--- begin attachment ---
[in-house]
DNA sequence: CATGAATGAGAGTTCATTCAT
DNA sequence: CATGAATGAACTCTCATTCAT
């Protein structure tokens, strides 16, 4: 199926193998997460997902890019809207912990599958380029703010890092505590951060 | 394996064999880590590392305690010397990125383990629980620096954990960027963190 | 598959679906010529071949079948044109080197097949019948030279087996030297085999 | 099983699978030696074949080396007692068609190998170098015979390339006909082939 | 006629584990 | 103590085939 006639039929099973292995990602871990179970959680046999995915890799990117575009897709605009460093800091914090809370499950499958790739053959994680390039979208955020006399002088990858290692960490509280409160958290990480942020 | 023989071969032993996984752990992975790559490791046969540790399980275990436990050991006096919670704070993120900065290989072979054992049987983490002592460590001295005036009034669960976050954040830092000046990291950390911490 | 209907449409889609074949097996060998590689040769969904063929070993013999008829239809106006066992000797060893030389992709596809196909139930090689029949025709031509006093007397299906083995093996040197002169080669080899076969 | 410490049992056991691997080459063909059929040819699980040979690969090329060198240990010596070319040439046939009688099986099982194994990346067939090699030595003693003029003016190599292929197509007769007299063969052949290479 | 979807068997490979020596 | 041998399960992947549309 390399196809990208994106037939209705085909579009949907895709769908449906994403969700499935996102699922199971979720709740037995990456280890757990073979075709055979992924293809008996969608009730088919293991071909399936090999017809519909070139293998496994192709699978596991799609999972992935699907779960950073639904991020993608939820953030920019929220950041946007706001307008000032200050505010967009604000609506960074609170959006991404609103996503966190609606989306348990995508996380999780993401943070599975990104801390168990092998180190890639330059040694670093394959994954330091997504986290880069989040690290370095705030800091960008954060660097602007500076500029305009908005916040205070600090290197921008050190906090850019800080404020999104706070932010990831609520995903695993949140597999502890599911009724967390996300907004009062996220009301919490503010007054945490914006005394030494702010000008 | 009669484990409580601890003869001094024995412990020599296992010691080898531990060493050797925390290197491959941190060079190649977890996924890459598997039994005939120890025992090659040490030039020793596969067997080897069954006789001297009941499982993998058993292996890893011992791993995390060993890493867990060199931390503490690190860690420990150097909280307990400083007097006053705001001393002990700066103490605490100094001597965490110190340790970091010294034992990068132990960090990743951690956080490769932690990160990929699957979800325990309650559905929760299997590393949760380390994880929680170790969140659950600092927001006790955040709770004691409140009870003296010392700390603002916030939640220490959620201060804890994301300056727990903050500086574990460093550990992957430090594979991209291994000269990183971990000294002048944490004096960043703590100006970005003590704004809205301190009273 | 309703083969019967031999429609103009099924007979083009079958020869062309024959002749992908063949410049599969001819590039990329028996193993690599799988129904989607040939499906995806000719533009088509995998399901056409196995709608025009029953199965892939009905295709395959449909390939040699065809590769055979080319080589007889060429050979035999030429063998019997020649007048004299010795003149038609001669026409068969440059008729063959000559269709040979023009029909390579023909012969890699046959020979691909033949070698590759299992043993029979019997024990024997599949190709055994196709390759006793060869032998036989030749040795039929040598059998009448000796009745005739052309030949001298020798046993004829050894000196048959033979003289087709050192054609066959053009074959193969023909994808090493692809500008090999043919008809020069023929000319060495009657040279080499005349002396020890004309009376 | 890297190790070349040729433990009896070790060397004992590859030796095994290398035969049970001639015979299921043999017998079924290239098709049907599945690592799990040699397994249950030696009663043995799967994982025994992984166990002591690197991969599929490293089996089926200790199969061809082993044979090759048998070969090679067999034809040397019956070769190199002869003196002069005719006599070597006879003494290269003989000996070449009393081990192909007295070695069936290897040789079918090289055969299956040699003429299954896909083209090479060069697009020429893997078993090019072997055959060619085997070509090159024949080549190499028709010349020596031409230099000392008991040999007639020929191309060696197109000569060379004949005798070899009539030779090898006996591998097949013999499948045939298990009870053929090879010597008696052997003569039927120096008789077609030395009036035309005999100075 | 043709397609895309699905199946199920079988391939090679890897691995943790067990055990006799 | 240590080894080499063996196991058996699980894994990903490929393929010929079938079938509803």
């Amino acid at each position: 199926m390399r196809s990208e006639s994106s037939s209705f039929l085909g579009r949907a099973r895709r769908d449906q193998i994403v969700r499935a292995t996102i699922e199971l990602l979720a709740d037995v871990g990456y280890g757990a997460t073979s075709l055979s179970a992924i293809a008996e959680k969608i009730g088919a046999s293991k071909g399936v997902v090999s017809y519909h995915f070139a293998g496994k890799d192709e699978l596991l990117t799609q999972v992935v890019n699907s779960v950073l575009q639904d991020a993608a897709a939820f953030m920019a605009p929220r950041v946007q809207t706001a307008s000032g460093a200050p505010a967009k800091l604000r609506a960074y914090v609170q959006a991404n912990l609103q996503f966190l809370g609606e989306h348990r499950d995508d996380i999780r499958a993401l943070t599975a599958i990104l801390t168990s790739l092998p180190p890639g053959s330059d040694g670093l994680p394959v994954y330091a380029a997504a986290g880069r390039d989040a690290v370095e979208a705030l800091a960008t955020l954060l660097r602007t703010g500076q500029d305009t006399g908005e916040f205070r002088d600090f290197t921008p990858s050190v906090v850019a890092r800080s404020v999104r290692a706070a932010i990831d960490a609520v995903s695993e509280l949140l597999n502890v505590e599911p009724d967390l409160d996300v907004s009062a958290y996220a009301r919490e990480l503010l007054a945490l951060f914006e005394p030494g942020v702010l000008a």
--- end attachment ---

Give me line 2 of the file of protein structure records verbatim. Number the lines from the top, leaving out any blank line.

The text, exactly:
DNA sequence: CATGAATGAGAGTTCATTCAT